But someone will take the lead and the others will follow. It might be the Nationwide which, after drawing in its horns in the first half of 2008 is now back in the market and about to snap up two smaller building societies, the Derbyshire and the Cheshire.
House prices might start to recover before the economists think.
Allen move adds to ITV bid speculation
ITV is due to drop out of the FTSE index of the leading 100 shares following the collapse in its share price from 130p to somewhere in the forties.
This makes it a snip for some lucky buyer but no-one has been keen to finance media deals for a couple of years now.
Even the deal to buy business publisher Informa is off again after the Providence private equity consortium reduced its bid by 11%.
The fire under ITV will be stoked by former CEO (and now Global Radio chairman) Charles Allen becoming a senior adviser to Goldman Sachs' private equity arm and taking a seat on the board of its main media investment, Big Brother producer Endemol.
Endemol has recently expressed an interest in ITV although, like most private equity-backed companies it already has high levels of debt.
Goldman, it will be recalled, was the main backer for former BBC director general Greg Dyke's failed bid for ITV a couple of years ago at around 130p.
Also this week we may hear the Competition Commission's adjudication on Sky's appeal against its earlier ruling that it had to divest all but 7.5% of its 17.9% holding in ITV.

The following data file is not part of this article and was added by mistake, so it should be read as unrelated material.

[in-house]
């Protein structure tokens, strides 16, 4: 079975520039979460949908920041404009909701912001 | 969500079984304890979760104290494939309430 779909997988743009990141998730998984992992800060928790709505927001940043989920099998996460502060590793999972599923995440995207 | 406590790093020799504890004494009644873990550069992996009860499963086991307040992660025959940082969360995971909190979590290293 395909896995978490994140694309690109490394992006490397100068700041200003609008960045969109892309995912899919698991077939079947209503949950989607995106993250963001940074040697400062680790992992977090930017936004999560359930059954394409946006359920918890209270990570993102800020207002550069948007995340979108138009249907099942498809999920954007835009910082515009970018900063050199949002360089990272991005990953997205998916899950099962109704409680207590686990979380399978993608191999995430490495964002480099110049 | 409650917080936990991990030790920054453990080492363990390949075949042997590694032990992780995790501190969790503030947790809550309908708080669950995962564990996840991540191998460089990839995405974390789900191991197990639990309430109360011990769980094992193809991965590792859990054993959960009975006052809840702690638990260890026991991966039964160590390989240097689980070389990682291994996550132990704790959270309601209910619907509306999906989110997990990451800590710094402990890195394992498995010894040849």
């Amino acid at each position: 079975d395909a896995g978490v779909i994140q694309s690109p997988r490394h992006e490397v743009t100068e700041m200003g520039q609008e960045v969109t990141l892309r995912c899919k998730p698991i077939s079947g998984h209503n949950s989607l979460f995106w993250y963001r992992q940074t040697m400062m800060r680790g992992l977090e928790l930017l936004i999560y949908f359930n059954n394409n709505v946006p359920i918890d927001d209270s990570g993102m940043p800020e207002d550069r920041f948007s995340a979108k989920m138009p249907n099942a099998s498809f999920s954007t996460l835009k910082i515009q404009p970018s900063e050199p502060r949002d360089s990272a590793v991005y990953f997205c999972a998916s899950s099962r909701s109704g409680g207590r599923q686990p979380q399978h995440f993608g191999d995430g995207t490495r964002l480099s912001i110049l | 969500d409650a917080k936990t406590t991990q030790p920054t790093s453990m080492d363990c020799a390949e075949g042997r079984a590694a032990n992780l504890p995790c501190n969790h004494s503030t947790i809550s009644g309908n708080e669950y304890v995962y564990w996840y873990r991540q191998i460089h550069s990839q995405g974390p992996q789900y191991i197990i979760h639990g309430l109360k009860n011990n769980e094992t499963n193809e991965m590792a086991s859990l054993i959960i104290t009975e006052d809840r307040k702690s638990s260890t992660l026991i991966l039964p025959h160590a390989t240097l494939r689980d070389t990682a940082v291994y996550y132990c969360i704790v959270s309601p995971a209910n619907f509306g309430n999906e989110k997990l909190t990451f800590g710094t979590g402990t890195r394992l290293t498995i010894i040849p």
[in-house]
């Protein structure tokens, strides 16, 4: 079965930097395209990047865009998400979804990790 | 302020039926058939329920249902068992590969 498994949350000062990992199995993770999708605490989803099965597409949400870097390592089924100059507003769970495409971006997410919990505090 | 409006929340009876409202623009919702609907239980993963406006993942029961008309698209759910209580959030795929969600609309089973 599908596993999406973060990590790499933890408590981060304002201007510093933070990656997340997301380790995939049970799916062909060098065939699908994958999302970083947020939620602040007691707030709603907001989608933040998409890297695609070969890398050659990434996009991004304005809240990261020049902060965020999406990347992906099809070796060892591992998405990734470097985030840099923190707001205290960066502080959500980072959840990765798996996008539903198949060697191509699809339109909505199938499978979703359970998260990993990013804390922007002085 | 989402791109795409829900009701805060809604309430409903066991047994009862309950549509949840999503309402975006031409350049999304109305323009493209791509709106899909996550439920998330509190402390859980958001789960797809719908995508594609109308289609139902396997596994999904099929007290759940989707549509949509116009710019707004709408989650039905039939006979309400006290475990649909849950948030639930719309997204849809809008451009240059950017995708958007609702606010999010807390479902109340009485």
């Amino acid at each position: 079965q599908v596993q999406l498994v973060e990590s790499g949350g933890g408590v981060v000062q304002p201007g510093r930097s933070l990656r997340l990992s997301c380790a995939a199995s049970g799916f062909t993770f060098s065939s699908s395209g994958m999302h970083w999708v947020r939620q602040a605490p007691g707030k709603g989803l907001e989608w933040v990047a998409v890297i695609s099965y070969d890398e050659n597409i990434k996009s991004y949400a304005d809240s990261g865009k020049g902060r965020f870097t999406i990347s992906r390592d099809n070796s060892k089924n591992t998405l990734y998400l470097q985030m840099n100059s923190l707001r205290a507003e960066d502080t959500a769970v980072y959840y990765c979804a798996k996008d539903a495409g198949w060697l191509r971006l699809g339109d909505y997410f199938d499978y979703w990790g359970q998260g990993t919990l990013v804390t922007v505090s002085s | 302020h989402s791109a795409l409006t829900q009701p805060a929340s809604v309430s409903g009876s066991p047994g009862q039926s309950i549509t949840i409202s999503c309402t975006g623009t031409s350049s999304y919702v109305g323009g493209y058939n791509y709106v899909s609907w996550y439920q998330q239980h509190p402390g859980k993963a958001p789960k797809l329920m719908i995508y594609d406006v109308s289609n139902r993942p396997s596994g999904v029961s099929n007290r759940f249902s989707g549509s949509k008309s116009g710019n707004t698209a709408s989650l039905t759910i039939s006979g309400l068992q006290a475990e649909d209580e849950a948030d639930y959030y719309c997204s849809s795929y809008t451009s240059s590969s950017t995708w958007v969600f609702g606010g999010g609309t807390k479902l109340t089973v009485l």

Whatever happens there will surely be a large slug of shares on the market very soon which will help to flush out bid candidates.
We could finally be seeing the endgame for ITV as a public company.
European shares surge on US mortgage moves
Banks led European shares sharply up in early trading today (Monday) following big rises in Asian markets. Mortgage bank HBOS was up a whopping 24.5% first thing although vertigo kicked in and the shares lost half the gain.
Banks have been the biggest fallers in recent months as investors feared they would have to make still more mortgage-related write-offs.
But if the US nationalization (or 'conservator' as it's being quaintly called) of Fannie Mae and Freddie Mac succeeds in putting a floor under the mortgage market these fears will subside.
One day the banks may even be able to write some of these holdings back into their balance sheets at something like what they paid for them.
Of course we've seen the odd bounce like this even as US and European stock markets have slid relentlessly into 'bear' territory (down 20% from their peaks).
Each time the collapse has been prompted by financial sector fears.
Last week we had a nasty combination of financial heebie jeebies and energy companies and miners weakening on lower commodity prices.
Overnight US stock futures were all strongly up so that should sustain the rally into tomorrow. But recently it's been the end of the week when traders have become nervous.
Stephen Foster is a former news editor of Campaign, former editor of Marketing Week and Evening Standard ad columnist. He is a partner in Editorial Partnership and writes the blog www.editco.net and Politics of the Media for Brand Republic.